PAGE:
In early 2020, many in the United States watched the ominous scenes unfold on our televisions. Business and corporations implemented their business continuity programs. Small businesses shuttered to keep customers and employees safe. Economists fretted about the negative economic impacts, fearful that it could drive the economy into a recession. Those with respiratory issues were urged to remain at home, and masks were recommended for all to protect against the invisible dangers lurking in the air.  The resultant change in air quality generated unforgettable sunrises and sunsets. Celebrities, musicians and concerned citizens set up fundraisers and telethons.

The 2020 Australian Bushfires were a global news story, before the global pandemic captivated our attention (and our memory). Like the pandemic, scientists have been warning that climate-related events are increasingly likely, however, their pleas were overridden by short term economic concerns.

While COVID-19 is a singular black swan event, climate related black swan events are inevitable, innumerable and even more difficult to predict – metaphorically, a wedge of migratory black swans. The scenes from Australia were repeated later in 2020, as the costliest wildfire season in US history temporarily turned the vistas of San Francisco into images ripped from the movie Bladerunner. Over the last few decades, climate change has contributed to a 78 day increase in the Western US wildfire season and burn duration has grown from 7.1 days to 35 days1. The financial impacts of climate-related events are appearing in financial reports and bankruptcy filings with increasing frequency.

What is Climate Risk Management?

Climate risk management is an emerging discipline in the risk management profession.  Broadly, climate risk refers to the physical risks —both acute and chronic – and the transition risks posed by climate change. Climate risk is transverse, impacting and amplifying the traditional domains of financial and strategic risk.

  • Chronic risk events are those which are already occurring and are expected to continue to occur. Weather pattern changes, water scarcity and sea level rise would continue, changing how and where we live, food production and global supply chains.
  • Acute risk events are the infrequent, severe to catastrophic events that are exacerbated by climate change, including the wildfires in Australia and California, ever more intense tropical cyclones and other strong storms that result in devastating, catastrophic human and financial cost.
  • Transition risk captures both the risks and opportunities that are present as the economy decarbonizes. The transition risk is already being felt in the energy industry, with integrated energy firms shifting away from fossil fuels and towards renewables and innovation. It also includes the reduction of subsidies to carbon intense industries and the implementation of carbon pricing schemes. The transportation, consumer goods and services and agriculture sectors are also under pressure to transform to reduce their carbon intensity.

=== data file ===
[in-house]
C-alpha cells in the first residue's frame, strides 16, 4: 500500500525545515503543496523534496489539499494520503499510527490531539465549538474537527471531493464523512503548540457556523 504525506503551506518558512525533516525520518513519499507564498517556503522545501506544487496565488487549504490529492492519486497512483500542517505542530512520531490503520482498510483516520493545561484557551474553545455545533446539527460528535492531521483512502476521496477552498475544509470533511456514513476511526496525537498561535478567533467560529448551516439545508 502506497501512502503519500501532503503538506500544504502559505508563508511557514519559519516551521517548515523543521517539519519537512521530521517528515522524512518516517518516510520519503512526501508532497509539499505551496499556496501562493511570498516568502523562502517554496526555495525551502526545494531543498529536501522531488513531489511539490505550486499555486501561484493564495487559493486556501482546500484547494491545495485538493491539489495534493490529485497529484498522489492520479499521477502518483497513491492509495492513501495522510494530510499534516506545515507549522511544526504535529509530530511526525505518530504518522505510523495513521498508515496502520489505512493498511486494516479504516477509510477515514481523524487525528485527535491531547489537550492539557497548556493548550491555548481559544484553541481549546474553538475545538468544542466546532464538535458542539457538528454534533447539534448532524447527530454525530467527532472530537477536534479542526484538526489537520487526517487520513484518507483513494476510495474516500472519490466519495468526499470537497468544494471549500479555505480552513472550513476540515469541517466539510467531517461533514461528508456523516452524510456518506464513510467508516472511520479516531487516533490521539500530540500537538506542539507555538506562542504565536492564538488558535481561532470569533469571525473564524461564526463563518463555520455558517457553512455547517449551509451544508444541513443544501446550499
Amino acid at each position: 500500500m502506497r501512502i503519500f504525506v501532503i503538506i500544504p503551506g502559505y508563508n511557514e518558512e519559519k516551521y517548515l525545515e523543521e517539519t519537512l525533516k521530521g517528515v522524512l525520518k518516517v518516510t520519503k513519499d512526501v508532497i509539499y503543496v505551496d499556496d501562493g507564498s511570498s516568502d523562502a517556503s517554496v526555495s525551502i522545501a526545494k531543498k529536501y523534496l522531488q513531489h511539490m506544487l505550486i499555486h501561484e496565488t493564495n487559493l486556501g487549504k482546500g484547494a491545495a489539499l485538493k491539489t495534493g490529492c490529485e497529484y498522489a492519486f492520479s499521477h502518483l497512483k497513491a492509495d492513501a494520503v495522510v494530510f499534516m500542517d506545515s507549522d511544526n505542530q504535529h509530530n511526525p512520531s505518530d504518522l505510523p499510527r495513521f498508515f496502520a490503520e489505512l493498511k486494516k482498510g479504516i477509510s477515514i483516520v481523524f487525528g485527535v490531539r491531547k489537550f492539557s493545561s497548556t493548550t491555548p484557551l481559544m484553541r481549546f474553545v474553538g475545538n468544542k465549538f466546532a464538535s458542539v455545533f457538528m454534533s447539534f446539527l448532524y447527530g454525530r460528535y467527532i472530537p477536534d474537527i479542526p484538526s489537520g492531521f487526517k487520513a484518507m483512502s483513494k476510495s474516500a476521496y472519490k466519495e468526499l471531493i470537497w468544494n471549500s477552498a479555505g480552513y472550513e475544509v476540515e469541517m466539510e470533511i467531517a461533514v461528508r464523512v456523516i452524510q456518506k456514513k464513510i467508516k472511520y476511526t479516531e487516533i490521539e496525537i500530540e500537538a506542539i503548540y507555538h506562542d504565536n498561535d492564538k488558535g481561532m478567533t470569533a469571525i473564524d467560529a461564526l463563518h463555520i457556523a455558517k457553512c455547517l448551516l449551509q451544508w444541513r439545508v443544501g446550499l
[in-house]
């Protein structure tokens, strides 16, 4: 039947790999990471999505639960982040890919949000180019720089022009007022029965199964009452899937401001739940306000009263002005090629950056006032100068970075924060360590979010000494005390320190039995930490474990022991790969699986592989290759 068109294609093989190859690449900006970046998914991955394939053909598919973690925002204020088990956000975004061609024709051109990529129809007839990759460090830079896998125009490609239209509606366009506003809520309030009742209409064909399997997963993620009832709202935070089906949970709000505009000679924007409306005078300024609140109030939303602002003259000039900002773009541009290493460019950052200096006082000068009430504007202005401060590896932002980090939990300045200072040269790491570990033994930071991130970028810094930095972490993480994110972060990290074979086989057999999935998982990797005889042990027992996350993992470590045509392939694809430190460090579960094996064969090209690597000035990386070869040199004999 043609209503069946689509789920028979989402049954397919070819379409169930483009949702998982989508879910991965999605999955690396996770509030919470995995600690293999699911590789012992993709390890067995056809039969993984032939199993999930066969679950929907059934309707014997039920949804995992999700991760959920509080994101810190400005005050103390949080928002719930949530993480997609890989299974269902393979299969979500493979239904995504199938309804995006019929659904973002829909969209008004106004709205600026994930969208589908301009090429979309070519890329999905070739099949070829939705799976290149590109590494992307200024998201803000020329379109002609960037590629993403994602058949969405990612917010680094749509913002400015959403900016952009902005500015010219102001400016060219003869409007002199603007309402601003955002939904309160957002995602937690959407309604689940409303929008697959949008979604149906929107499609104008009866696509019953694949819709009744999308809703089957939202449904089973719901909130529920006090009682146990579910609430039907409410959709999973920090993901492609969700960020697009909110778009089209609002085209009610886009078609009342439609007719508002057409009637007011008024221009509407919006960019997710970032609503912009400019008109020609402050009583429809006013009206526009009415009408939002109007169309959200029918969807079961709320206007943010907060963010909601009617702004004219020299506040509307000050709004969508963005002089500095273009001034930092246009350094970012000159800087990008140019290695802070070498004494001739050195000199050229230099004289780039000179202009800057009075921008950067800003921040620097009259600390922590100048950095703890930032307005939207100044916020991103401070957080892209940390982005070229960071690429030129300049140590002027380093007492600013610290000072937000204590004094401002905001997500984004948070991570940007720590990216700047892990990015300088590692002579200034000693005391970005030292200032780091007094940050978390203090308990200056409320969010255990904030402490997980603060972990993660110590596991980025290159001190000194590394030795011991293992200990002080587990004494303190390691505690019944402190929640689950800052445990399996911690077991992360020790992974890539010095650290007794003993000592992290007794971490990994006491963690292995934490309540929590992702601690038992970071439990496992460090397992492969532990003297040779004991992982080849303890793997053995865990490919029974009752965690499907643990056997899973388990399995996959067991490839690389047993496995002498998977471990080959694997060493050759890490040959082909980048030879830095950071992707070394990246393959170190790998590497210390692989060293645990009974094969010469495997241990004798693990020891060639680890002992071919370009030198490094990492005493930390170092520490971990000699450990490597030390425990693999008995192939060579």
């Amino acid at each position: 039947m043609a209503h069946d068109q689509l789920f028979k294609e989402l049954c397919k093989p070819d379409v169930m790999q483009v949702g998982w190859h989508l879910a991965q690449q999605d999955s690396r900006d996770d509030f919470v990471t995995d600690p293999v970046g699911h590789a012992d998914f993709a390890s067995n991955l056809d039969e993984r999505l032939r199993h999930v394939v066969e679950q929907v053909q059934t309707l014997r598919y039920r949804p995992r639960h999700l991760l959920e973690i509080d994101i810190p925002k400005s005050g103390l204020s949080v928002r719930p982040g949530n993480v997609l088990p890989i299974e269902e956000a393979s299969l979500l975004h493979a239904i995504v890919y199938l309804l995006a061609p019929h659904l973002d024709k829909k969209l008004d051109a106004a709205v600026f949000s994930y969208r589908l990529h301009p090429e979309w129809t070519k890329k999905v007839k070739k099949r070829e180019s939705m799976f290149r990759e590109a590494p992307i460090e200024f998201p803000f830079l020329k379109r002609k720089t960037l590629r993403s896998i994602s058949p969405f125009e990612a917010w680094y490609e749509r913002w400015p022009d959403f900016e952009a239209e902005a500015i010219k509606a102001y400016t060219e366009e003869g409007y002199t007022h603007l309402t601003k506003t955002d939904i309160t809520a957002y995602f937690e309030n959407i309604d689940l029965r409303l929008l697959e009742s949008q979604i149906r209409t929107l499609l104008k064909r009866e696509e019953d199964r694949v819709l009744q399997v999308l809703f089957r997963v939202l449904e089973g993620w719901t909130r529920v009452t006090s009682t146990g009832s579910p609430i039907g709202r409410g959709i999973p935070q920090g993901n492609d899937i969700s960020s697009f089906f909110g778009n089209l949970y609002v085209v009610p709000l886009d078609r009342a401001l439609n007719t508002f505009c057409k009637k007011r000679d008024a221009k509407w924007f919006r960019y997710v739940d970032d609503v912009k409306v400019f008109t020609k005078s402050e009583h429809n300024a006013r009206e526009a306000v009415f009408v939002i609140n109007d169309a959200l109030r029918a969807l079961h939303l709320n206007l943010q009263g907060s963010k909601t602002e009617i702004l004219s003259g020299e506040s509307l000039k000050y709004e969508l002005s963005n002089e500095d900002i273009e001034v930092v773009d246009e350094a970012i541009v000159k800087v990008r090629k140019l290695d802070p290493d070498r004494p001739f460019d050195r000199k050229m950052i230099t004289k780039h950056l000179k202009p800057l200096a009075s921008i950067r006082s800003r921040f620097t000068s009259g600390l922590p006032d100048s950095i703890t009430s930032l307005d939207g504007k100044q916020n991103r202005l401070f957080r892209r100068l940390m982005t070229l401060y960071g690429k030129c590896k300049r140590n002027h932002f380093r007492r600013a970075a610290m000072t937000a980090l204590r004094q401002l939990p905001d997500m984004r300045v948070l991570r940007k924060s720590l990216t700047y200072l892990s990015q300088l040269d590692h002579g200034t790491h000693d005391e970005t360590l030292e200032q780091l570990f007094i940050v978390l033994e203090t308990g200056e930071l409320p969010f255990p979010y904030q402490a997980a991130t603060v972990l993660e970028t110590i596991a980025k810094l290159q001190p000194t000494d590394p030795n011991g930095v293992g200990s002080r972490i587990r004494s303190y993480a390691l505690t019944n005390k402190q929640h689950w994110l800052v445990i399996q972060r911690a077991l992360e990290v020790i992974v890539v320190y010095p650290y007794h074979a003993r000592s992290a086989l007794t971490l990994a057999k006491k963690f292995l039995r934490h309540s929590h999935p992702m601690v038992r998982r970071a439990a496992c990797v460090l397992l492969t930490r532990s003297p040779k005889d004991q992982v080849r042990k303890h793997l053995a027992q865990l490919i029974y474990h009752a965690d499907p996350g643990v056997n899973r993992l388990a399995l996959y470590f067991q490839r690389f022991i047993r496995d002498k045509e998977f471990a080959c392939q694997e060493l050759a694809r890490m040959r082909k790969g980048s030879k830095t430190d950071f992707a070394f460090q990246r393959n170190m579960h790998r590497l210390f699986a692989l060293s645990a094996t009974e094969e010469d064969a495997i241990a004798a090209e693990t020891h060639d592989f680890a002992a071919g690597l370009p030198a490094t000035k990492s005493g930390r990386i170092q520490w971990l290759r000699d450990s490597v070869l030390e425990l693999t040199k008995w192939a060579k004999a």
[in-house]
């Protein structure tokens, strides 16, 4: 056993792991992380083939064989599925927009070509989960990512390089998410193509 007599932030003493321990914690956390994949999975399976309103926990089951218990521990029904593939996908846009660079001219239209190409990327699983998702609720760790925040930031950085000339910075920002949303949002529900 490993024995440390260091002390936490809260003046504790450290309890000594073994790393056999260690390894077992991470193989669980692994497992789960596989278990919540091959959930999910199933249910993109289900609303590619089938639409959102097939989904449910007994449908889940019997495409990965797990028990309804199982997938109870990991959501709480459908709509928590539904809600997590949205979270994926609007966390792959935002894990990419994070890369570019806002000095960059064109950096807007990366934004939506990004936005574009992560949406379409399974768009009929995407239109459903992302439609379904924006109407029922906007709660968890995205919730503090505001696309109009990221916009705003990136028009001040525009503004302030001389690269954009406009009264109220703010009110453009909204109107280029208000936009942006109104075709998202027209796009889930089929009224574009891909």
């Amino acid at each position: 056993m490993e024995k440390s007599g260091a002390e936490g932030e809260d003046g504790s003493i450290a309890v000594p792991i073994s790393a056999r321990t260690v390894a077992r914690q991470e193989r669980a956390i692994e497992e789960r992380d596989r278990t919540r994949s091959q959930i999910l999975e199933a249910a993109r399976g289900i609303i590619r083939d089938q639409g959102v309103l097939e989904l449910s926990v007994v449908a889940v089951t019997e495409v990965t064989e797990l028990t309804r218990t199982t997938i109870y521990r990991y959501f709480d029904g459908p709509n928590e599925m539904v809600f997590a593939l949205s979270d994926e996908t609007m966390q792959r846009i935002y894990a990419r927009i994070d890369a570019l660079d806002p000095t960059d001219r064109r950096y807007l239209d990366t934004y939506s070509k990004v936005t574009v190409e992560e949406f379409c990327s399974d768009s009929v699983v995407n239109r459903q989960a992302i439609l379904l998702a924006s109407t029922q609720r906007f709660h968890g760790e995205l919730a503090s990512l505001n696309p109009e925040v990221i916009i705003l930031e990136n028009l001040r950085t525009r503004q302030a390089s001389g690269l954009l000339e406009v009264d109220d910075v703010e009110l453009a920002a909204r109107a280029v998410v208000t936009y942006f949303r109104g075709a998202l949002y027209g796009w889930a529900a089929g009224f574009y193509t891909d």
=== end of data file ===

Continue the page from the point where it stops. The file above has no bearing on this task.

Climate Risk Management – Risks and Opportunities

Market participants and regulators alike view climate risk as a rapidly advancing priority. While regulators in Europe and Asia have been prioritizing climate risk, a wave of regulatory comments and reports indicate that the United States is expected to join other central banks and regulators in mandating action on climate risk.

Of those reports, a September report released by the Climate-Related Market Risk Subcommittee of the Market Risk Advisory Committee of the Commodity Futures Trading Commission (CFTC) appears to have captured the attention of market participants and regulators alike.  The report highlighted that “climate change poses a major risk to the stability of the US financial system and to its ability to sustain the US Economy”2.  In addition to highlighting the economic risks and potential disruptions to economic activity, the report also provides actionable recommendations, noting that mechanisms for regulators to compel financial services firms to implement climate risk management already exist.

Most recently, Fed Chairman Jerome Powell announced in December 2020 that the Federal Reserve System is joining the Network of Central Banks and Supervisors for Greening the Financial System (NGFS)– a key recommendation of the CFTC report.  The announcement that the Federal Reserve is joining the NGFS follows the inclusion of climate risks in November’s semi-annual Financial Stability Report, which notes that climate-related risks have not been properly priced into assets and reinforces the conclusion of many other regulatory bodies – that “climate change is likely to increase financial stability risks”3.  A more ominous study released by the National Bureau of Economic Research suggests that unmitigated climate change could reduce GDP by 10.5% by 21004.